Taxmageddon, the Fiscal Cliff, the Mayan Calendar, and Other Year-End Events to Watch Out for

10/26/2012 04:41 pm ET | Updated Dec 26, 2012

The Mayan calendar "end of times" prediction scheduled for Dec. 23, 2012, might not be all bad when compared and contrasted with some of the other predictions associated with Taxmageddon and the fiscal cliff on the horizon. We have seen and read much about the coming complications and potential problems with tax returns this year, Taxmageddon and other U.S. economy woes and dangers from the impending fiscal cliff -- but what does it all mean?

Excluding the Mayan calendar, let's take a look at the important parts of Taxmageddon and the fiscal cliff, and highlight the overlapping parts, differences and implications.

The term "fiscal cliff" recently highlighted by a host of economists, political commentators and other experts is a term used to describe a host of possible tax increases (part of Taxmaggedon) and large government spending cuts that are due to take effect at the end of 2012 and early 2013. In total, if everything goes as currently scheduled, measures set to automatically raise individual taxes and slash government spending will be implemented -- the combination of which could severely damage the economy.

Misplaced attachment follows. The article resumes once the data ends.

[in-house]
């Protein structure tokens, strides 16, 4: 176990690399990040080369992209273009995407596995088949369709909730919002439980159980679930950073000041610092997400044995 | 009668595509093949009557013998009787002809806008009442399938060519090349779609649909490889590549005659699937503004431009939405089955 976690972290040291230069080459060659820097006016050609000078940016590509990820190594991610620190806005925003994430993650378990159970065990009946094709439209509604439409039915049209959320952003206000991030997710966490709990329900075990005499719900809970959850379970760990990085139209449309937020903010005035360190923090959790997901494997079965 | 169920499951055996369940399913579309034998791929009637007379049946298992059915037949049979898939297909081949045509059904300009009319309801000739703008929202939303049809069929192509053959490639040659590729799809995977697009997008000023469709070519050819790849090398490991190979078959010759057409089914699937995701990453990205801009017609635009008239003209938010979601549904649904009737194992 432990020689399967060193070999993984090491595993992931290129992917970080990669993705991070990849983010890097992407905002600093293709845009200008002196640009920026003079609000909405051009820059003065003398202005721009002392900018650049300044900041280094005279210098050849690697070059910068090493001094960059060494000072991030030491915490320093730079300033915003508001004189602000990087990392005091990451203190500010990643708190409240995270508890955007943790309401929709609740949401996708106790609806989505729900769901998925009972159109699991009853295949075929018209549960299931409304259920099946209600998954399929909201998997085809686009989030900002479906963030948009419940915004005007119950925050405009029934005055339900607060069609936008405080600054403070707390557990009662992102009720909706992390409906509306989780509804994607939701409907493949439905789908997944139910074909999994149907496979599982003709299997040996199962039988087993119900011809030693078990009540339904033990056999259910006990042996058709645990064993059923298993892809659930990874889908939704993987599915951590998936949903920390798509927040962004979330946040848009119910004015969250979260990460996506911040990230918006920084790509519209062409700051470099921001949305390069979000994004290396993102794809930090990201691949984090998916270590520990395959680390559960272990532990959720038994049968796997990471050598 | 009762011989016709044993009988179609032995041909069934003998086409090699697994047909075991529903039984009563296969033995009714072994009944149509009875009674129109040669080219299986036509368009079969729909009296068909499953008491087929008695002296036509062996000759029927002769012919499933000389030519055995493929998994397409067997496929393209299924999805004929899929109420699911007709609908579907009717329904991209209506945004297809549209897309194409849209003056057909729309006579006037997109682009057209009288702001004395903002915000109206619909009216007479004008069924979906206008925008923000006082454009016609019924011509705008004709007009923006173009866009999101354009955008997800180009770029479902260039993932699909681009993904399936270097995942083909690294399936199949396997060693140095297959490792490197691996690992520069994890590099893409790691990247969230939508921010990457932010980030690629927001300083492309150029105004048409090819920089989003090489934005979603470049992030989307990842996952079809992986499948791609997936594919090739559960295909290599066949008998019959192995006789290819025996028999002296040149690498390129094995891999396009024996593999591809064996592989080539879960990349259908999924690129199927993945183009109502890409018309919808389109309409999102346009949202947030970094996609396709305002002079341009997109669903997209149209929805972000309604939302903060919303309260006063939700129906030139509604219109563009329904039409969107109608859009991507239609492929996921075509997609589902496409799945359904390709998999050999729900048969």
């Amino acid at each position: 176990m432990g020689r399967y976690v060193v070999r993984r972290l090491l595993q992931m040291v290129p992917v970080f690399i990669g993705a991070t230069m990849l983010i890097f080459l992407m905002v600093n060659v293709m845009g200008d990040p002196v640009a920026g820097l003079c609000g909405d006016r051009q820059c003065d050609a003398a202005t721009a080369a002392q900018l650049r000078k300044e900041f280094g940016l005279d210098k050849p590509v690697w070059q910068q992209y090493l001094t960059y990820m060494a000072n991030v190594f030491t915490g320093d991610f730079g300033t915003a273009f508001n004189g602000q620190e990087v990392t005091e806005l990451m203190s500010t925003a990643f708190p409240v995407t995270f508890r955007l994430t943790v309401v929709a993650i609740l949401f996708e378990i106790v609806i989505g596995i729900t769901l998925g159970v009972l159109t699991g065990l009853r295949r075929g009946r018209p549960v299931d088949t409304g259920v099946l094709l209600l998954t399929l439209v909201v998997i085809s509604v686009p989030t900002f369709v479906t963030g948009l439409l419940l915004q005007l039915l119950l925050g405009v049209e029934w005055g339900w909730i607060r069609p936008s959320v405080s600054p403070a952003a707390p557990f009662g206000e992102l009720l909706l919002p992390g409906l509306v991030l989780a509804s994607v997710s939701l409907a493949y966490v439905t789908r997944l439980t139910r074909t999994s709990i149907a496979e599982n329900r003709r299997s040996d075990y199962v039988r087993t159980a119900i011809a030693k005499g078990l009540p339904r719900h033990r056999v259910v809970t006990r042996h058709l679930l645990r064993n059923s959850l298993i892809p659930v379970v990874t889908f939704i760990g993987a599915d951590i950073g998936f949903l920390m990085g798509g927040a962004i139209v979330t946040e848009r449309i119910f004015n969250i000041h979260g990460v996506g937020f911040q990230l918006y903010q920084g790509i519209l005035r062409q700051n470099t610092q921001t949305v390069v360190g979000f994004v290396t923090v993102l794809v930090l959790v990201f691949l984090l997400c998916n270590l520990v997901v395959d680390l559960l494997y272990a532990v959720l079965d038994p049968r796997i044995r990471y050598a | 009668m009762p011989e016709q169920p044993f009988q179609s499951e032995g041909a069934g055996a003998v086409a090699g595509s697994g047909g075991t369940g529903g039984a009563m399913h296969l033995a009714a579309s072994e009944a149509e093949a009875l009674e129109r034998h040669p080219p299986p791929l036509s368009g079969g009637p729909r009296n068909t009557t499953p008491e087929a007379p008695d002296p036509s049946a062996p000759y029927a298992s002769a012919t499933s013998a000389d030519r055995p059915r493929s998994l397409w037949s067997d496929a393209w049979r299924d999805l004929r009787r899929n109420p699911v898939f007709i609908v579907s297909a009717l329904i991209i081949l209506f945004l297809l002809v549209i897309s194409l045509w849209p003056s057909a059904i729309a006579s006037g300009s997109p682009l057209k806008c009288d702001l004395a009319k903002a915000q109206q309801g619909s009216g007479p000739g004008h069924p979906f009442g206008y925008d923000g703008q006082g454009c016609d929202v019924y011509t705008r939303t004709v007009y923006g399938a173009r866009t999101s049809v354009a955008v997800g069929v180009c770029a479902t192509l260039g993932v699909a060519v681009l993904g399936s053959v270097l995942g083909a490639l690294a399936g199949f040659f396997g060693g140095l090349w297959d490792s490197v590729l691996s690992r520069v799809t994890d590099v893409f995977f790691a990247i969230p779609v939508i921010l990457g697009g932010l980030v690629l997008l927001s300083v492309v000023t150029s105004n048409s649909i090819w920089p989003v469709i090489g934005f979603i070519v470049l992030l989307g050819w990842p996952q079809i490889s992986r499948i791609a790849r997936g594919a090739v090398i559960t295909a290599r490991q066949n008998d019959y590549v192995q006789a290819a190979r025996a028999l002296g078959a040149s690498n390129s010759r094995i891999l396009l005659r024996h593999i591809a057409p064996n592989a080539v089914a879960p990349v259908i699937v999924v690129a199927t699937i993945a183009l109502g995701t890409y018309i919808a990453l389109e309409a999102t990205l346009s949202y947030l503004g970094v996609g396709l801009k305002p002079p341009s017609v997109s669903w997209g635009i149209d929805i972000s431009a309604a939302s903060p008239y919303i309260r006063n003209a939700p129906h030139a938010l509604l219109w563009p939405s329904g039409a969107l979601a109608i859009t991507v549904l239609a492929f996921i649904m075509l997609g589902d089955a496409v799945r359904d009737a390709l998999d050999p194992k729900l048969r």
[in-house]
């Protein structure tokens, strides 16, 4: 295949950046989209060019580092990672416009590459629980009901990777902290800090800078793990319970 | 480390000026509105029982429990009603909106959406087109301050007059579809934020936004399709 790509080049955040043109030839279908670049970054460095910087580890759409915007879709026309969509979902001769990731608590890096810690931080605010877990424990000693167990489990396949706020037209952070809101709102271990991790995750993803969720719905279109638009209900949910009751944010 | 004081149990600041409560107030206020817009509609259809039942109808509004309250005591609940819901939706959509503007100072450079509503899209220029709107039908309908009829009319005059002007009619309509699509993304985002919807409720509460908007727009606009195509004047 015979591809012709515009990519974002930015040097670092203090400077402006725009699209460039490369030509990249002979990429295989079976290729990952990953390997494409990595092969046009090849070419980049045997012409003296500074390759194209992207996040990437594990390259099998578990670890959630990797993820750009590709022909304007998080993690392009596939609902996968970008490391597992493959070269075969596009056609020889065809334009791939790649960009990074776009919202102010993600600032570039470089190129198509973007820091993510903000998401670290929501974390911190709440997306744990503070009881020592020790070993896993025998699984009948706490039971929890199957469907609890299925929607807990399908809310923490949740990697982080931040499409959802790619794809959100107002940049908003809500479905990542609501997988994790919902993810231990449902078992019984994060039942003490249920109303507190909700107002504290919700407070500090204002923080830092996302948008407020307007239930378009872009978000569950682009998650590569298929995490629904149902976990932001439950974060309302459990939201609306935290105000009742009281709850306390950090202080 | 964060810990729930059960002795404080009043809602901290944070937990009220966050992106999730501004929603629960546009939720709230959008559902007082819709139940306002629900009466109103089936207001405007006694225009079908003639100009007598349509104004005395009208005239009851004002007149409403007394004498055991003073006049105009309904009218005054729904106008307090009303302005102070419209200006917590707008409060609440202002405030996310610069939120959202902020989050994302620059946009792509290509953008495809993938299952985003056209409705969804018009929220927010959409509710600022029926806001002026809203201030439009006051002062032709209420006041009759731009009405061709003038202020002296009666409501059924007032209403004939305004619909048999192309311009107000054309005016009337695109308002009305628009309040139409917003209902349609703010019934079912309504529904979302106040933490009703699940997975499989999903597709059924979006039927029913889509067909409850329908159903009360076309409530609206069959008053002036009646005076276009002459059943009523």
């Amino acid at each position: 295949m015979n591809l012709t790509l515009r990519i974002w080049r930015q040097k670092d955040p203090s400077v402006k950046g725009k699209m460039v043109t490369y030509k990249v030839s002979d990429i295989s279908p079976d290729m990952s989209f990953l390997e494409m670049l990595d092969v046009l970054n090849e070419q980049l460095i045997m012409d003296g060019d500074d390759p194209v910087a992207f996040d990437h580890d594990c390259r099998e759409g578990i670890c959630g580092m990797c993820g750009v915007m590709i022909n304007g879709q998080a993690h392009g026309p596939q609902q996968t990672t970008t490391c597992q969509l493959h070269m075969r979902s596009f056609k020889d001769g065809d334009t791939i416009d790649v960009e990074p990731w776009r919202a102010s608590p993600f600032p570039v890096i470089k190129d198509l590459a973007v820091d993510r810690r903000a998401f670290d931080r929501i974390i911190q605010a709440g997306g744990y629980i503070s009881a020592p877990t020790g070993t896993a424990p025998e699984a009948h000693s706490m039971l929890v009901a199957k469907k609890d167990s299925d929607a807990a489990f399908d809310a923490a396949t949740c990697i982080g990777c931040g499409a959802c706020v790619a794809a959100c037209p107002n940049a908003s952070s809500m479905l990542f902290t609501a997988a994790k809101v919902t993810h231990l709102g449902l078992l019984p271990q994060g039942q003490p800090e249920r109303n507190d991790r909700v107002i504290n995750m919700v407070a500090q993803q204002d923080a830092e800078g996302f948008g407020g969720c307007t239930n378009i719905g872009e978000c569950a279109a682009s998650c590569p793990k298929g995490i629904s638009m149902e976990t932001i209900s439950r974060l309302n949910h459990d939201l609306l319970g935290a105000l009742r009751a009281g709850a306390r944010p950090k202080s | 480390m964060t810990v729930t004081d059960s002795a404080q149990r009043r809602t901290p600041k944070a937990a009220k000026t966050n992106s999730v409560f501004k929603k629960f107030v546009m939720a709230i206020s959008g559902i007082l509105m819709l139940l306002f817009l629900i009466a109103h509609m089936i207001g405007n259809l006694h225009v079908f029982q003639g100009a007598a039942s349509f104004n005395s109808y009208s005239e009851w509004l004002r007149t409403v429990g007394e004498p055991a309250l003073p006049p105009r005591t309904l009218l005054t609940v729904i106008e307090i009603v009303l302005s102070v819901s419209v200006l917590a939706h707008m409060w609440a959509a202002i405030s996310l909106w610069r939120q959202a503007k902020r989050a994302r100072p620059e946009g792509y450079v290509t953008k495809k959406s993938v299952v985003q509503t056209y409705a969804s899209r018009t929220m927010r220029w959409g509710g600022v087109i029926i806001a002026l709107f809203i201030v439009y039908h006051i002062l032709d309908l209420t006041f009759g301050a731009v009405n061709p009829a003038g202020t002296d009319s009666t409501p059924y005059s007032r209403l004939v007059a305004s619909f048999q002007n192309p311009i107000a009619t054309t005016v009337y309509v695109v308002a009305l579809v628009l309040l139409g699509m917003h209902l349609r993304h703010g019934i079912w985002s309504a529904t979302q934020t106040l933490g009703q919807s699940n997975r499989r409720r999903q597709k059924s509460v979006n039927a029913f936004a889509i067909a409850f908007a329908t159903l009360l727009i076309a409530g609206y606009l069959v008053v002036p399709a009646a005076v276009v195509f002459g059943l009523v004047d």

The tax increases both for 2012 and 2013 and their consequences fall under Taxmageddon, which I covered a few weeks ago. For 2012, tax refunds may be smaller, and starting in 2013, taxes will go up and paychecks will go down by some estimates about $1,000 for individuals and as much as $4,500 for a two-earner family with six-figure income. Secondly, the budget cuts and spending reductions are the result of the austerity measures from last year that force automatic spending cuts if other agreed to budget reductions were not met (which so far have not been), and the spending cuts are enormous.

So, in a nutshell, Taxmageddon is the tax increases, less paycheck money and smaller tax refunds for millions of Americans in the next few weeks. At the same, time hundreds of billions of dollars in forced government spending cuts will affect thousands, possibly millions, of other taxpayers and government projects slowing capital investment and economic growth -- fiscal cliff indeed.

So what is going to happen? The situation certainly is poised for a bad outcome as both Taxmaggedon and the Fiscal Cliff seem to be on a fixed course and timetable. However, there is much agreement on both sides of the political spectrum that compromise is needed, and a solution must be reached -- and reached soon.

So in the coming weeks, be especially vigilant for proposals of compromise and even possible agreement on a path and plan to resolve both Taxmageddon and the fiscal cliff, most likely right after the election on November 6. If agreement is not reached in a few weeks after the election, and any final decision takes longer, that "end of the world" event with the Mayan calendar might not be so bad.